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Poland, 1960 (MIFF 1963)

Director: Andrzej Wajda

From his fine trilogy on the subject of war and its aftermath, Andrzej Wajda turns to the gentler subject of young intellectuals in Warsaw. The innocent sorcerers of the film's title are a young doctor, Andrzej, a jazz drummer in his spare time, with a reputation for being a gay dog, and a young girl, Magda, whom he picks up while trying to escape the attentions of another girl. Andrzej takes Magda, who has missed her last train home, back to his flat - the classic seduction situation. Too classic for them in fact, for instead of yielding to their instincts, they set out to deliberately mock them. Each tries to outdo the other in blase sophistication. The airy love game turns into a strip poker, culminating in a complex moment of guilt and shame, when the soul stands naked instead of the body. Magda finally falls asleep and Andrzej is called away; when he returns she has gone. After a fruitless search, he returns a second time to find her waiting for him.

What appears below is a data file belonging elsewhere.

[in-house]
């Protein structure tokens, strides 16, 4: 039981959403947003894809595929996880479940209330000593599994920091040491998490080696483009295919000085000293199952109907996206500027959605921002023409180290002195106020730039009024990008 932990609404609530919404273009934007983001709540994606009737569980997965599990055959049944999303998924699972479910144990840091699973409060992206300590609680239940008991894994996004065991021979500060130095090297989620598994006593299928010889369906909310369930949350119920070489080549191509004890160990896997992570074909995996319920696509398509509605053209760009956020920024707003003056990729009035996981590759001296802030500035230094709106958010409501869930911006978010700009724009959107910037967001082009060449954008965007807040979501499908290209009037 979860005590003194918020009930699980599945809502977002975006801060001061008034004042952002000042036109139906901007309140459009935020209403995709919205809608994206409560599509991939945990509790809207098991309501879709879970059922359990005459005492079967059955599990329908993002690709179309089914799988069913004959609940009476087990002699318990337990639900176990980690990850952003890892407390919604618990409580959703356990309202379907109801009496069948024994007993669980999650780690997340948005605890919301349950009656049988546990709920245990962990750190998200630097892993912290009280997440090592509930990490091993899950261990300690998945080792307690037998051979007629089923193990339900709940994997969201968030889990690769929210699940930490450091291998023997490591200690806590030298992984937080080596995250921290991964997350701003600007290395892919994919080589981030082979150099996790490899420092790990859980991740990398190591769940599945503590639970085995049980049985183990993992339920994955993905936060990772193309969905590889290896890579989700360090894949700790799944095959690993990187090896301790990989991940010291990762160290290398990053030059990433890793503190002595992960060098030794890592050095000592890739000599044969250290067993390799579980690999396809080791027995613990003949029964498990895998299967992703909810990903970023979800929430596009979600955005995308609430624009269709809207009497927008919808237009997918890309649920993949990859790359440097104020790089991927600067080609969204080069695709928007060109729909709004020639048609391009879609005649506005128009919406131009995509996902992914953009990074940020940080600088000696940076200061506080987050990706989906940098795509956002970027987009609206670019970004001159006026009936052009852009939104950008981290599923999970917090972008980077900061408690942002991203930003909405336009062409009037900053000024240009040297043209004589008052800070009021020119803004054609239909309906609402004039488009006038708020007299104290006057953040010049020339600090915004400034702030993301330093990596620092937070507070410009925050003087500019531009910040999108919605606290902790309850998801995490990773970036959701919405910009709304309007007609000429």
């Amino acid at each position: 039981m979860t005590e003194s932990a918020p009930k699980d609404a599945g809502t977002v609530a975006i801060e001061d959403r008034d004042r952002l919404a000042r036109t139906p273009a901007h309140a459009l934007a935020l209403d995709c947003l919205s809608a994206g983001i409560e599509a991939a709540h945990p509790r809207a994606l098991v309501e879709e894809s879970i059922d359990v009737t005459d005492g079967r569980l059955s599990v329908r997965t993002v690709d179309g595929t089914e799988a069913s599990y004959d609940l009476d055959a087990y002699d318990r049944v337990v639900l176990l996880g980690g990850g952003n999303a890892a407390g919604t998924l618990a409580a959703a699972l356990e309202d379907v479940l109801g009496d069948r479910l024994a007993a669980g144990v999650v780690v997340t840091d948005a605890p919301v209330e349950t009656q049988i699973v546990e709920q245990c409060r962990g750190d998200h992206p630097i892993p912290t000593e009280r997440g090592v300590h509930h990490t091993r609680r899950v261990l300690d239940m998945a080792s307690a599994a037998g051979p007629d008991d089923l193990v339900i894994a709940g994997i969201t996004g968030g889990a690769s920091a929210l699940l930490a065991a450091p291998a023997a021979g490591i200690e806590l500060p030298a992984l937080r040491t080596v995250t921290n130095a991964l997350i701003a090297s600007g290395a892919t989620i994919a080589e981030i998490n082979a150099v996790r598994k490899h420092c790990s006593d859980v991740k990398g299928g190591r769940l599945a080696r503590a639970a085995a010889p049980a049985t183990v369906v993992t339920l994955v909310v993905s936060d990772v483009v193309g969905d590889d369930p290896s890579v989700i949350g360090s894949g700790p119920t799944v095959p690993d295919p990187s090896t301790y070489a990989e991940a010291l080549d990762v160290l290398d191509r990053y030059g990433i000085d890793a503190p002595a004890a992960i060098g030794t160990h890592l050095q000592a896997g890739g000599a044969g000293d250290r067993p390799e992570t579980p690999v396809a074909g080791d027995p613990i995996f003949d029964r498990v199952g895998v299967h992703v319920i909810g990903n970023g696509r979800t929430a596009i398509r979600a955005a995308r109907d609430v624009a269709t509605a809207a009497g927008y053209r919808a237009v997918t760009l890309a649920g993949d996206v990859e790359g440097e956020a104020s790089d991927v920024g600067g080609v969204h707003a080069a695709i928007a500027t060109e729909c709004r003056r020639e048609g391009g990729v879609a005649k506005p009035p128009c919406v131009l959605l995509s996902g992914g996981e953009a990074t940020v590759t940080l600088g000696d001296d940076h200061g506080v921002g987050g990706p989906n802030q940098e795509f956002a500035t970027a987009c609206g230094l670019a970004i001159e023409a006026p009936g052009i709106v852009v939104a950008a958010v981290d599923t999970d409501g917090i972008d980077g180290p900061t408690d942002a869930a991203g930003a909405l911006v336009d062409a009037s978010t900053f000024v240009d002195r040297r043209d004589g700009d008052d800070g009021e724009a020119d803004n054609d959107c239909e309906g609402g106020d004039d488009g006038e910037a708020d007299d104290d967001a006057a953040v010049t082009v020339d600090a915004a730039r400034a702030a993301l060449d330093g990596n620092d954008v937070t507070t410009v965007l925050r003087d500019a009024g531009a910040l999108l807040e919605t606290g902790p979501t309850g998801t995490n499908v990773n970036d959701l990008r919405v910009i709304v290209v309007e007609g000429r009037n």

This is, denouement apart, a model piece of intimate film-making, constructed with exciting economy. Scornful of sentimentality, it touches the understanding again and again; Wajda has rendered down his material to the point where its impact is purest, utterly direct. He is helped in this by his two impeccable leading players; but the film is ultimately ours, and all we need do is watch the spontaneous feelings of innocence on the one hand, questioning maturity on the other. Award: Diploma of Merit, Edinburgh Festival.

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